Definition of e-Learning

What is the definition of e-learning? Is there only one way to define e-learning? Electronic learning or e-learning (sometime written as elearning) has various definitions.

E-learning is basically boils down to learning that is facilitated and supported via information and communications technology (ICT). The American Society for Training and Development (ASTD) defines e-learning as a broad set of applications and processes which include web-based learning, computer-based learning, virtual classrooms, and digital.

Much of this is delivered via the Internet, intranets, audio- and videotape, satellite broadcast, interactive TV, and CD-ROM. The definition of e-learning varies depending on the organization and how it is used but basically it is involves electronic means of communication, education, and training. Sound e-learning is founded on instructional design principles pedagogical elements that take into account learning theories.

Many terms have been used to define e-learning in the past. For example web-based training, computer-based training or web-based learning, and online learning are a few synonymous terms that have over the last few years been labeled as e-learning. Each of this implies a “just-in-time” instructional and learning approach.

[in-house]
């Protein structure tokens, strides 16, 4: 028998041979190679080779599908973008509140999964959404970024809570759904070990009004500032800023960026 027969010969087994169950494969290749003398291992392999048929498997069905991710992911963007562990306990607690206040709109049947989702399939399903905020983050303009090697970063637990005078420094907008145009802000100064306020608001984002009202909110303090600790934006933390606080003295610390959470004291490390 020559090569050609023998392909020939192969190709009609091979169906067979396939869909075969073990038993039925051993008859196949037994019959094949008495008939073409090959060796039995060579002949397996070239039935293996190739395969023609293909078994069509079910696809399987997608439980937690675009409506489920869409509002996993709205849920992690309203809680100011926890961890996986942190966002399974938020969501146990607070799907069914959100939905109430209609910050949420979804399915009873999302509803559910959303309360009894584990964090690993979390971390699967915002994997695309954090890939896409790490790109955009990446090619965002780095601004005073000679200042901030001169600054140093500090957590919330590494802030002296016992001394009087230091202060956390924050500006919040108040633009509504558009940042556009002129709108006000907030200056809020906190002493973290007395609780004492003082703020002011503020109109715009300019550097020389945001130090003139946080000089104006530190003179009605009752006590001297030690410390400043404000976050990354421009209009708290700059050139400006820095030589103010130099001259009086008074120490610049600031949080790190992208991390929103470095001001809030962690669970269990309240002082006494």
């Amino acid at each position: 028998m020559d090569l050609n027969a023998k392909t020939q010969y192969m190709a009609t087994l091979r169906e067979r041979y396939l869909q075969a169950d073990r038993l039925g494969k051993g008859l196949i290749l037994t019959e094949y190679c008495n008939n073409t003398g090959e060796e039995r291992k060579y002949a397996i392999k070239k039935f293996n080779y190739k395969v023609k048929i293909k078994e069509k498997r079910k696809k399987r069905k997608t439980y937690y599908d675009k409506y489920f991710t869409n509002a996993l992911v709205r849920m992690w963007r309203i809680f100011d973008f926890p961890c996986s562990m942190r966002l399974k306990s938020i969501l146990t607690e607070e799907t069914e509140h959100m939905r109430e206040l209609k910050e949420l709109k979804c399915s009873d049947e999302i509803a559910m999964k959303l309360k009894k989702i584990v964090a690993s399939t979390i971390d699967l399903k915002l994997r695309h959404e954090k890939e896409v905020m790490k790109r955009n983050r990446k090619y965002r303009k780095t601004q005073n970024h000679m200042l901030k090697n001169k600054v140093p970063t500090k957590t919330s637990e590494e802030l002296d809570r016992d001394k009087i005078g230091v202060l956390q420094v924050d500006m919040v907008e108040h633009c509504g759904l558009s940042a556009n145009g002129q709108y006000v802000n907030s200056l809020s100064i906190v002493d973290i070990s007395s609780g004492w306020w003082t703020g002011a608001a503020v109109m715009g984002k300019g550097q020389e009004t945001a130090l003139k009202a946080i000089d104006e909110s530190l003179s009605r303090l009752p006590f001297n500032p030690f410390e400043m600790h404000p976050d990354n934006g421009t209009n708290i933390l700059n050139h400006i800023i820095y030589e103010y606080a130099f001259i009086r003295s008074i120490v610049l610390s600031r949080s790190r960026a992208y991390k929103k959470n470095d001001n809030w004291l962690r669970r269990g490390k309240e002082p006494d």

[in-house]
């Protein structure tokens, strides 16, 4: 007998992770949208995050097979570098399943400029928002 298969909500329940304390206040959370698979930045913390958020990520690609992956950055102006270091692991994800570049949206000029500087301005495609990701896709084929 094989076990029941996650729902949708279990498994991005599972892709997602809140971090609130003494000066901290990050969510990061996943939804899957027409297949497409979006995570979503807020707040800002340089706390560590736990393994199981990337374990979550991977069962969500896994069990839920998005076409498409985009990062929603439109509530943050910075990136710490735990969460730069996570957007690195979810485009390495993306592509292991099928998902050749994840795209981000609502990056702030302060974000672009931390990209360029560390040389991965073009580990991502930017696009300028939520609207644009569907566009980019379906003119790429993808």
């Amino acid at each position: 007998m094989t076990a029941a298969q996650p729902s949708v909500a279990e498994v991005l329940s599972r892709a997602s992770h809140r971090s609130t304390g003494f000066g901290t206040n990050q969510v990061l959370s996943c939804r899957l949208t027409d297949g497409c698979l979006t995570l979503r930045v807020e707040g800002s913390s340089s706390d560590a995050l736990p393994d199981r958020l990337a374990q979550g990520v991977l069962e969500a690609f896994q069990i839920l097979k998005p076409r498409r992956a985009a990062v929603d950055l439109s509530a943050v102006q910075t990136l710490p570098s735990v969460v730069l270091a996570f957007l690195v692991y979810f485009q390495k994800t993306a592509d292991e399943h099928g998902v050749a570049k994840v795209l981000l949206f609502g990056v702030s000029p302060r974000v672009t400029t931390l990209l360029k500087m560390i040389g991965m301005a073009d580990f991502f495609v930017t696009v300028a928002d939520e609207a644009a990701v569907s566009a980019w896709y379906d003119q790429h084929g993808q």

Regardless of the definition you chose to use, designers, developers, and implementers make or break the instructional courses and tools. E-learning is simply a medium for delivering learning and like any other medium, it has its advantages and disadvantages. E-learning covers a wide array of activities from supported learning, to blended or hybrid learning (the combination of traditional and e-learning practices), to learning that occurs 100% online.

Given its nature, online distance education is well matched with e-learning and flexible learning but is also used for in-class teaching and blended learning.

References:

Alonso, F. et al. (2005) “An instructional model for web-based e-learning education with a blended learning process approach”, British Journal of Educational Technology; Mar, Vol. 36/2, 217-235.

Mayer, R. E. (2003). Elements of a science of e-learning. Journal of Educational Computing Research, 29(3), 297-313.

First understanding the definition of e-learning is therefore key to understanding it’s potential and the best ways to achieve learning goals through various related media, which are accomplished over the Internet, computer networks, using CD-ROM materials, interactive television, audio, satellite broadcast as well as other multimedia resources.